Canadian supermodel and one of the most photographed people in the world, Linda Evangelista posed in front of the camera for the first time after living in seclusion for five years. Evangelista, 56, revealed she was left 'permanently deformed' due to the rare side effects of a cosmetic procedure she underwent six years ago.
Evangelista noted in September that she went into seclusion after having been 'brutally disfigured due to a rare side effect from the fat-reducing procedure, CoolSculpting' six years ago. CoolSculpting is an FDA-cleared 'fat-freezing' procedure that's popular as a noninvasive alternative to liposuction.
Evangelista told PEOPLE that she had undergone seven sessions of the procedure to minimize the number of her fat cells from August 2015 to February 2016. The procedure, however, 'increased' her fat cells instead.
Evangelista sued CoolSculpting's parent company, Zeltiq Aesthetics Inc, for $50 million in damages in September. She alleged that she's been unable to work since the botched procedure six years ago.
"I loved being up on the catwalk. Now I dread running into someone I know," the supermodel said, adding that she 'can't live like this anymore, in hiding and shame.' "I just couldn't live in this pain any longer. I'm willing to finally speak," she said.
According to Evangelista, she started noticing bulges at her chin, thighs, and chest within three months of the procedure. Ironically, the same areas she was hoping to shrink with the procedure were growing. In an alarming condition, the bulges first became number and then hardened.
'I thought I was losing my mind'
The supermodel noted that initially, she thought she had done something wrong so she tried to 'fix it' by herself by not eating at all sometimes. "I got to where I wasn't eating at all. I thought I was losing my mind," she said.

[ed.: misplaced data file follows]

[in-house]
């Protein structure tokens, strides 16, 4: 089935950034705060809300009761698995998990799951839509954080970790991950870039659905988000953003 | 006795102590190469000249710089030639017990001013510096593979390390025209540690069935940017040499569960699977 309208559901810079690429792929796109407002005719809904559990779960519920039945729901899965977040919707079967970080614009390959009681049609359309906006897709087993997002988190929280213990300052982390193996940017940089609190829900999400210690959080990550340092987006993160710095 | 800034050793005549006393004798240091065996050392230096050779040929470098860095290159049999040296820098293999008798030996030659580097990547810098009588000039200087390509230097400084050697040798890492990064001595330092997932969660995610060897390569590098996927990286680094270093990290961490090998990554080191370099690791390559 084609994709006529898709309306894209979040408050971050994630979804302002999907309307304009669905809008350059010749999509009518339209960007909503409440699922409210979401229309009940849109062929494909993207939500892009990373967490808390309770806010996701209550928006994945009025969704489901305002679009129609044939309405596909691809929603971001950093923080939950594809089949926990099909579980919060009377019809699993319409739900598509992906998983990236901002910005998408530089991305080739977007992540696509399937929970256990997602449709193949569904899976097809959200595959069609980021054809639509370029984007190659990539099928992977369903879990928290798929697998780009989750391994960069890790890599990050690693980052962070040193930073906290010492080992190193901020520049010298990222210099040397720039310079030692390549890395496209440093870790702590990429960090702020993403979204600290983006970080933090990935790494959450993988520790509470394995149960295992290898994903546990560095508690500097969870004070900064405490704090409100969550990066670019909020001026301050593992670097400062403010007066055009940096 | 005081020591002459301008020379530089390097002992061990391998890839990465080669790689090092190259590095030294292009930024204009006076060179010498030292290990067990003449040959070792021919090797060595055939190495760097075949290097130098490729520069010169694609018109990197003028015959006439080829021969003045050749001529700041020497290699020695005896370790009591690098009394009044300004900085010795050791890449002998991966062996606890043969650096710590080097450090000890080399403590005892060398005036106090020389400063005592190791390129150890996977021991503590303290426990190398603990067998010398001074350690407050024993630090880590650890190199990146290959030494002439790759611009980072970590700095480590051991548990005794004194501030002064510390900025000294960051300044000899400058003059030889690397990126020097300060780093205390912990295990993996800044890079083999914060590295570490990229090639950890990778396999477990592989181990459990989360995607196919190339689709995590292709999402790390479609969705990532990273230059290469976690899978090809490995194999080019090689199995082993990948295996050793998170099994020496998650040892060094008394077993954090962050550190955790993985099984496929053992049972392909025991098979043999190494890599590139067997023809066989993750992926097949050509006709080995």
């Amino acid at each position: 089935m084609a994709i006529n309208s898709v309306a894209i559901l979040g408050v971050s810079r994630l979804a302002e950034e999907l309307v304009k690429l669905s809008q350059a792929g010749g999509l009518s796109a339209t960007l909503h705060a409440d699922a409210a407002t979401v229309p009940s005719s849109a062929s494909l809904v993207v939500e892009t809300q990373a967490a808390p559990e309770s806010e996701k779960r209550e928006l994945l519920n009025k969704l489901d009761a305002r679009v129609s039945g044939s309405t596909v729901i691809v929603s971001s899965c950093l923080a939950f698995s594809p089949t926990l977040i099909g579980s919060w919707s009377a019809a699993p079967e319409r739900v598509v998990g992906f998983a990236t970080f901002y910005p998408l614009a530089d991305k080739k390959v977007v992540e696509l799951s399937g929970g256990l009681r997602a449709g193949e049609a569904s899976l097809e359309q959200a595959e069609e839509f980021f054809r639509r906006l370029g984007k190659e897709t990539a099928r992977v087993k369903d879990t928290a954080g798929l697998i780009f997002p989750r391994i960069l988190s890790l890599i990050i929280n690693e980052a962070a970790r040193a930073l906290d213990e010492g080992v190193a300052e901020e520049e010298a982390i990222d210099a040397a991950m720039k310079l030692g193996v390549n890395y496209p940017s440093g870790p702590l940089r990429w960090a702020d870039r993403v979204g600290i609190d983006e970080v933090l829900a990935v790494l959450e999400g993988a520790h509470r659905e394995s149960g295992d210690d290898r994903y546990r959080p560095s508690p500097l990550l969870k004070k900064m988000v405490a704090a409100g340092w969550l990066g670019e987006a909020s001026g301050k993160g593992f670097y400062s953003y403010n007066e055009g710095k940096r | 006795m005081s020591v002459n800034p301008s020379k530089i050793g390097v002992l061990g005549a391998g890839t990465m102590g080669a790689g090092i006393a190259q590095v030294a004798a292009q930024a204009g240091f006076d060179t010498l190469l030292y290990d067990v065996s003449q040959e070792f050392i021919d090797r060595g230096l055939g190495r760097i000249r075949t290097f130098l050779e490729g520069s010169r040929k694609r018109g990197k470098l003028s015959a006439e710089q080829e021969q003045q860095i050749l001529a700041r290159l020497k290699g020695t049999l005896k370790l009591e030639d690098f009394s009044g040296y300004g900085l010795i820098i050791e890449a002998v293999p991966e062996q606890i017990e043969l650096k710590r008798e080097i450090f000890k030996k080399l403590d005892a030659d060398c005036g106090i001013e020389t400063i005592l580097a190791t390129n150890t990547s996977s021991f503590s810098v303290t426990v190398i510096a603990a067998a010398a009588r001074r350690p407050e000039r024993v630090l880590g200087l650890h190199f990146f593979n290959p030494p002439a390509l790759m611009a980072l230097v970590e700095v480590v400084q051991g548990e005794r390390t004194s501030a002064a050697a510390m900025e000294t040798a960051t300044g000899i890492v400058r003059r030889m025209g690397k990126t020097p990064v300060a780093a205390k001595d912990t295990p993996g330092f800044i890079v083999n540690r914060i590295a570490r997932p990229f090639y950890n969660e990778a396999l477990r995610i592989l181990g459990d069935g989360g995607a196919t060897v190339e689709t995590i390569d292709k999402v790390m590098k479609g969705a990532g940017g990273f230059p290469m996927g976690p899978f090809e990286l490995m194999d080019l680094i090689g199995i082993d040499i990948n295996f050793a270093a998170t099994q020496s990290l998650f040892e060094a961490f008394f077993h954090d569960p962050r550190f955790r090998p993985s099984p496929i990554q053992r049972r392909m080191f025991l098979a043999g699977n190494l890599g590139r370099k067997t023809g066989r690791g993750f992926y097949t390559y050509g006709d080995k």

In June 2016, she went to her doctor with her symptoms, who diagnosed her with Paradoxical adipose hyperplasia (PAH). It is a rare condition that affects less than one percent of CoolSculpting patients in which the freezing process causes the affected fatty tissue to become thick and expand. Evangelista's doctor told her that no amount of 'dieting or exercise was ever going to fix it.'
A New York City plastic surgeon and professor at Northwell School of Medicine, Dr. Alan Matarasso told PEOPLE that in some cases, the PAH-affected areas are 'not amenable to liposuction like they would've been in the first place.'
A rep for CoolSculpting told PEOPLE in a statement that the procedure 'has been well studied with more than 100 scientific publications and more than 11 million treatments performed worldwide.' The statement also added that warnings about PAH are 'well-documented in the CoolSculpting information for patients and health care providers.'